Home Introduction Persons Geogr. Sources Events Mijn blog(Nederlands)
Religion Subjects Images Queries Links Contact Do not fly Iberia
This is a non-commercial site. Any revenues from Google ads are used to improve the site.

Custom Search
Quote of the day: The dark complexion of the Silures, thei
Notes
Display Latin text
Historiae by Tacitus
Translated by Alfred John Church and William Jackson Brodribb
Book III Chapter 74: Vitellius versus Antonius Primus. Death of Sabinus[AD 69]
Next chapter
Return to index
Previous chapter
When the enemy first burst in, Domitian concealed himself in the house of a servant of the temple. At the ingenious suggestion of a freedman, he assumed a linen vestment, and passing unnoticed among a crowd of acolytes, found a refuge with Cornelius Primus, one of his father's [Note 1] dependants, in a house near the Velabrum. When his father mounted the throne, he pulled down the chamber of the temple-servant, and built a small chapel, dedicated to Jupiter the Preserver, with an altar on which his own adventures were represented in marble. Afterwards, on his own accession to the imperial power, he consecrated a vast temple to Jupiter the Guardian, with an effigy of himself in the arms of the god. Sabinus and Atticus were loaded with chains, and conducted to Vitellius, who received them with anything but anger in his words and looks, amidst the murmurs of those who demanded the privilege of slaying them and their pay for the work they had done. Those who were standing near began the clamour, and the degraded rabble cried out for the execution of Sabinus, and mingled threats with their flatteries. Vitellius, who was standing before the steps of the palace, and was preparing to intercede, was induced to desist. The body of Sabinus, pierced and mutilated and with the head severed from it, was dragged to the Gemoniae.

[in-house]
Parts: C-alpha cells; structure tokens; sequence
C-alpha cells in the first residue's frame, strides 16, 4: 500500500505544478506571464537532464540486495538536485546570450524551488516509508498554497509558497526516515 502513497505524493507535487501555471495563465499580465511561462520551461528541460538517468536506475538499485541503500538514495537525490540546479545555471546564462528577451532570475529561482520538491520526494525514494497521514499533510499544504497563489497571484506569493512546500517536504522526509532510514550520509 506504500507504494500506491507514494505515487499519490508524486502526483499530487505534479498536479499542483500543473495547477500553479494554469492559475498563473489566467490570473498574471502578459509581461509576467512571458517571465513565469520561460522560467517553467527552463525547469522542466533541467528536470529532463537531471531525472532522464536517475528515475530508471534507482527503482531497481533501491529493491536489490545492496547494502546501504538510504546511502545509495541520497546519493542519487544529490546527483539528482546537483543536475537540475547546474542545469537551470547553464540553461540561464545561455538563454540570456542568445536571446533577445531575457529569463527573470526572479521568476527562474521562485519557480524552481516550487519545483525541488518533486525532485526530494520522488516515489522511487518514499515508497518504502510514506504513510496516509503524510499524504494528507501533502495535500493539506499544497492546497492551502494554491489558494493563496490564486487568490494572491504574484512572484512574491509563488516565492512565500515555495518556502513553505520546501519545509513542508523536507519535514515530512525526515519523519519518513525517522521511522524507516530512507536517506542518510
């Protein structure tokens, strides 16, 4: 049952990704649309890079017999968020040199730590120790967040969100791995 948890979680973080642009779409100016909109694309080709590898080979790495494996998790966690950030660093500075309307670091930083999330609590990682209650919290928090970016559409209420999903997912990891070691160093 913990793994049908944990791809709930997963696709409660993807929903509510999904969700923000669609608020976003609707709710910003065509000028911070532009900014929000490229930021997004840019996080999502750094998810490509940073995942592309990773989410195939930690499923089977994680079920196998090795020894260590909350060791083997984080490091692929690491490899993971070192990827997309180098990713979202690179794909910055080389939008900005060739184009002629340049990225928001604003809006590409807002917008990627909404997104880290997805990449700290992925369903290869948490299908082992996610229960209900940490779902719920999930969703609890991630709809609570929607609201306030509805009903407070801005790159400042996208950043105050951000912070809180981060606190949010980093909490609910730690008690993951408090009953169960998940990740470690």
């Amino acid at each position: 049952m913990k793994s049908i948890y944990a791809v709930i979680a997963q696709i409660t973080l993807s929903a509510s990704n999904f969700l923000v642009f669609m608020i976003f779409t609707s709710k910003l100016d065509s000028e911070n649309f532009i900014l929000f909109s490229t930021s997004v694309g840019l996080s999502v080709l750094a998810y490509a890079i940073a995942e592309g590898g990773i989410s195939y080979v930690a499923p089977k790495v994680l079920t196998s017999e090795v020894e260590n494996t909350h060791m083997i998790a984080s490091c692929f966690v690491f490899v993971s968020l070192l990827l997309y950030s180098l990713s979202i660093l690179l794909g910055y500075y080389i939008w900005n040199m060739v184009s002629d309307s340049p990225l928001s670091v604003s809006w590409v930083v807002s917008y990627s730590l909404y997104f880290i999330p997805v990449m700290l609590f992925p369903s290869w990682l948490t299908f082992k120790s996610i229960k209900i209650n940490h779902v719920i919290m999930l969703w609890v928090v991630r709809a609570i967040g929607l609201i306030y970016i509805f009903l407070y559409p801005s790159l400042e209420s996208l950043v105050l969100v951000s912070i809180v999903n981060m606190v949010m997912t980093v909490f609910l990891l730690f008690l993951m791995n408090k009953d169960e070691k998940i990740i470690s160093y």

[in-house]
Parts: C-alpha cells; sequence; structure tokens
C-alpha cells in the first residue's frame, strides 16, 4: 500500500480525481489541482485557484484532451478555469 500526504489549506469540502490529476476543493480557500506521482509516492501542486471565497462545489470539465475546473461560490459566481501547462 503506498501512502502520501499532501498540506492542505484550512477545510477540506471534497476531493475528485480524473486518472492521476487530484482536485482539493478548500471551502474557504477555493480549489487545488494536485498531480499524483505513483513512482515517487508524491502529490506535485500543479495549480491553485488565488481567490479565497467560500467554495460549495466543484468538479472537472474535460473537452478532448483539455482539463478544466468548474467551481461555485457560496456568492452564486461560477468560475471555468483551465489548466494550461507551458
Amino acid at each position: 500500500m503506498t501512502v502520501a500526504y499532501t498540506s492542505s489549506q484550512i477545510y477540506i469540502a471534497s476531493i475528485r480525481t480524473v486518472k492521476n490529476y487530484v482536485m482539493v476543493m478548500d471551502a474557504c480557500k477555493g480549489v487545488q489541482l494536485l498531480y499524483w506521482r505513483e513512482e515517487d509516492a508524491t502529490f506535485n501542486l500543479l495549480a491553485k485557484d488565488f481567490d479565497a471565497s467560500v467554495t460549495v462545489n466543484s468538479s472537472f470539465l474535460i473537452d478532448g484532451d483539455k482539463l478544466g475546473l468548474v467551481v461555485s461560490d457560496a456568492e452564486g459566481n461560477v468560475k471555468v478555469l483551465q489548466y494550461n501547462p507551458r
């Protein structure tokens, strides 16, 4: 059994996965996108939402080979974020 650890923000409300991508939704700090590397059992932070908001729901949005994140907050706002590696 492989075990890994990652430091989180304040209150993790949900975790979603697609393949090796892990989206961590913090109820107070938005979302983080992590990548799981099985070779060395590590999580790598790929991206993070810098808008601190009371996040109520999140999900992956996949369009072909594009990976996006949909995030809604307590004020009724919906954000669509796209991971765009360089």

Note 1: father = Vespasian

Event: Vitellius versus Antonius Primus